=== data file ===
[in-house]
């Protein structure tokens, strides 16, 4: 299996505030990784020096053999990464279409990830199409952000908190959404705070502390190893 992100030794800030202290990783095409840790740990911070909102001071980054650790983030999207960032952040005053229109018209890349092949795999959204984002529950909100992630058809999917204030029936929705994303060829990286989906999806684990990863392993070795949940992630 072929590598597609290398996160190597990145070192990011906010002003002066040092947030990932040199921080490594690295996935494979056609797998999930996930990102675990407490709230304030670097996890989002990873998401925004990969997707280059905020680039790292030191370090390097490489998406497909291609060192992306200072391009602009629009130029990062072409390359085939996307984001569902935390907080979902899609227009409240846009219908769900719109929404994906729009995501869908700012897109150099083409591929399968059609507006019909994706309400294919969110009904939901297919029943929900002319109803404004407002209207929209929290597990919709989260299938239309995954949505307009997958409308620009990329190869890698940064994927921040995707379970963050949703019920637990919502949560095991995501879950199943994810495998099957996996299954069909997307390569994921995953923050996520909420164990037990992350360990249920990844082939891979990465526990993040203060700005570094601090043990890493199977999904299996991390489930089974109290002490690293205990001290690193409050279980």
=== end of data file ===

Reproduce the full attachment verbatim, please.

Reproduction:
[in-house]
């Protein structure tokens, strides 16, 4: 299996505030990784020096053999990464279409990830199409952000908190959404705070502390190893 992100030794800030202290990783095409840790740990911070909102001071980054650790983030999207960032952040005053229109018209890349092949795999959204984002529950909100992630058809999917204030029936929705994303060829990286989906999806684990990863392993070795949940992630 072929590598597609290398996160190597990145070192990011906010002003002066040092947030990932040199921080490594690295996935494979056609797998999930996930990102675990407490709230304030670097996890989002990873998401925004990969997707280059905020680039790292030191370090390097490489998406497909291609060192992306200072391009602009629009130029990062072409390359085939996307984001569902935390907080979902899609227009409240846009219908769900719109929404994906729009995501869908700012897109150099083409591929399968059609507006019909994706309400294919969110009904939901297919029943929900002319109803404004407002209207929209929290597990919709989260299938239309995954949505307009997958409308620009990329190869890698940064994927921040995707379970963050949703019920637990919502949560095991995501879950199943994810495998099957996996299954069909997307390569994921995953923050996520909420164990037990992350360990249920990844082939891979990465526990993040203060700005570094601090043990890493199977999904299996991390489930089974109290002490690293205990001290690193409050279980």